OpenAI’s ChatGPT has reportedly created a new strand of polymorphic malware following text-based interactions with cybersecurity researchers at CyberArk.
According to a technical write-up recently shared by the company with Infosecurity, the malware created using ChatGPT could “easily evade security products and make mitigation cumbersome with very little effort or investment by the adversary.”
The report, written by CyberArk security researchers Eran Shimony and Omer Tsarfati, explains that the first step to creating the malware was to bypass the content filters preventing ChatGPT from creating malicious tools.
To do so, the CyberArk researchers simply insisted, posing the same question more authoritatively.
“Interestingly, by asking ChatGPT to do the same thing using multiple constraints and asking it to obey, we received a functional code,” Shimony and Tsarfati said.
Further, the researchers noted that when using the API version of ChatGPT (as opposed to the web version), the system reportedly does not seem to utilize its content filter.
“It is unclear why this is the case, but it makes our task much easier as the web version tends to become bogged down with more complex requests,” reads the CyberArk report.
Shimony and Tsarfati then used ChatGPT to mutate the original code, thus creating multiple variations of it.
“In other words, we can mutate the output on a whim, making it unique every time. Moreover, adding constraints like changing the use of a specific API call makes security products’ lives more difficult.”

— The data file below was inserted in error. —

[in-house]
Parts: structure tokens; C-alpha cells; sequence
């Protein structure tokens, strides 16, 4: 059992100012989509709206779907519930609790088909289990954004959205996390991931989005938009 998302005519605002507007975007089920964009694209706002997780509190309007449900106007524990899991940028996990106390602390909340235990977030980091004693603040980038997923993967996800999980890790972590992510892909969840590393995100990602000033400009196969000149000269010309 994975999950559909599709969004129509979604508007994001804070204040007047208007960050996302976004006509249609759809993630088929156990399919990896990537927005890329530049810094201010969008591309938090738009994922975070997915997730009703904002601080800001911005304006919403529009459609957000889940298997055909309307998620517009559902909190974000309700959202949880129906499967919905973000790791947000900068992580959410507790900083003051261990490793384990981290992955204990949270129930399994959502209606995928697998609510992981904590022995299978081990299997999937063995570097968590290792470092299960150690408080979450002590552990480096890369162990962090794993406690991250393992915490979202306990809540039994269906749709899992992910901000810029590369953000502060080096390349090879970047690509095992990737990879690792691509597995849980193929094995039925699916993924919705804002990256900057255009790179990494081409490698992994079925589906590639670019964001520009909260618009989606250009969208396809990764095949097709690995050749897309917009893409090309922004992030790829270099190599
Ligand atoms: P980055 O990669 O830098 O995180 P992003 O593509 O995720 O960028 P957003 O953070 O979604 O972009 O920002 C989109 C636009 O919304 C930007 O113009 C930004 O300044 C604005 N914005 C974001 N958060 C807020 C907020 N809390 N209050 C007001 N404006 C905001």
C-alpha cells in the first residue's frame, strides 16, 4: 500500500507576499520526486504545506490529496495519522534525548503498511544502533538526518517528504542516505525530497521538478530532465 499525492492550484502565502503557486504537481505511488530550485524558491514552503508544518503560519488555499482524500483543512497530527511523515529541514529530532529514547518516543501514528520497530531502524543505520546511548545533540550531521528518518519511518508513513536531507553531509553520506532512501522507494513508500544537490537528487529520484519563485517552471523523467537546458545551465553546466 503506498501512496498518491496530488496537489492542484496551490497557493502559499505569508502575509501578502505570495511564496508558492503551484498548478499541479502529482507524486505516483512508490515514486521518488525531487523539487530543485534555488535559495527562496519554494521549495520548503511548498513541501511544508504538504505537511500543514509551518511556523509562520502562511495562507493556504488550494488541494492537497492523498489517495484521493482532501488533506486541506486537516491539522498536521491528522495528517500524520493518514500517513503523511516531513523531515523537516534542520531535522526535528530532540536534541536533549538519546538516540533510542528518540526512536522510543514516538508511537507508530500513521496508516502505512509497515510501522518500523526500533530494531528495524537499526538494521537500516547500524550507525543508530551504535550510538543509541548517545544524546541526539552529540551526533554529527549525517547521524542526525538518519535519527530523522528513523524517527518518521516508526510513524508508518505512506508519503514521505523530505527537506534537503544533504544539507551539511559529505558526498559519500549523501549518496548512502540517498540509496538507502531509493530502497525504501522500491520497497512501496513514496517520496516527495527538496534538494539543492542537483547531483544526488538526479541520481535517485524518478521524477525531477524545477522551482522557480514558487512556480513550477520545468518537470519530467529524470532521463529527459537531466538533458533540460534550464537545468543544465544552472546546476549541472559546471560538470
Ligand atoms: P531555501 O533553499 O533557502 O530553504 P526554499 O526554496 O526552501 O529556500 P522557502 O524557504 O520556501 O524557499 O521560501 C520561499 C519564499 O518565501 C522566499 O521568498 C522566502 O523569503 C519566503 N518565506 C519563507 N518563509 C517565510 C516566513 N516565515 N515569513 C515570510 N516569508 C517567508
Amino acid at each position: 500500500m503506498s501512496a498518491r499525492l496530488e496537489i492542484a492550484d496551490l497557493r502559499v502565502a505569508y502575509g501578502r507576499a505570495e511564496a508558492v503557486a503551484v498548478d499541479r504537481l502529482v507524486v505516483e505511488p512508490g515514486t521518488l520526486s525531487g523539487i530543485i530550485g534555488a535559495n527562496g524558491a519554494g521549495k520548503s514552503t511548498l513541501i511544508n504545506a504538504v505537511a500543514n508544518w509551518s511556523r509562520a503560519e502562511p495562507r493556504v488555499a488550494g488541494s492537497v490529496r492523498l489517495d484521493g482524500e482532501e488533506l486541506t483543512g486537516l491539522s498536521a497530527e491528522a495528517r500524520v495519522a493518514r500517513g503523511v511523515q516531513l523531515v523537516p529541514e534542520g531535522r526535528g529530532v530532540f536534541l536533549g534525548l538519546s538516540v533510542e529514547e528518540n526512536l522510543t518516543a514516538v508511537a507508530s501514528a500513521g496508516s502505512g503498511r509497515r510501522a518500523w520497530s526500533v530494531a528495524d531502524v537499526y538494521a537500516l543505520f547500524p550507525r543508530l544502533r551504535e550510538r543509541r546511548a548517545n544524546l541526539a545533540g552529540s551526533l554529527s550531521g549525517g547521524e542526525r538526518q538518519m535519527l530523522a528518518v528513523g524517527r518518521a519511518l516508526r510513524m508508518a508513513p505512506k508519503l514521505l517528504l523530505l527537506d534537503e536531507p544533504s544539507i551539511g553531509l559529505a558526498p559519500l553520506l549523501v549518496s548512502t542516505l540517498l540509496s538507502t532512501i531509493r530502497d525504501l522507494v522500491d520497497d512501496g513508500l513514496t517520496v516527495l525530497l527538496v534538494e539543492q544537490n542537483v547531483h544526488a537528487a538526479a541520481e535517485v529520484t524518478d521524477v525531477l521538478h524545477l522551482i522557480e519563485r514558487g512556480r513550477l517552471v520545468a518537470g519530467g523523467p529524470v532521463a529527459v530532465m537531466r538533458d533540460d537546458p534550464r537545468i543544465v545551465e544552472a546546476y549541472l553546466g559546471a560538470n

Thanks to the ability of ChatGPT to create and continually mutate injectors, the cybersecurity researchers were able to create a polymorphic program that is highly elusive and difficult to detect.
“By utilizing ChatGPT’s ability to generate various persistence techniques, Anti-VM modules and other malicious payloads, the possibilities for malware development are vast,” explained the researchers.
“While we have not delved into the details of communication with the C&C server, there are several ways that this can be done discreetly without raising suspicion.”
CyberArk confirmed they will expand and elaborate more on this research and also aim to release some of the source code for learning purposes.
The report comes days after Check Point Research discovered ChatGPT being used to develop new malicious tools, including infostealers, multi-layer encryption tools and dark web marketplace scripts.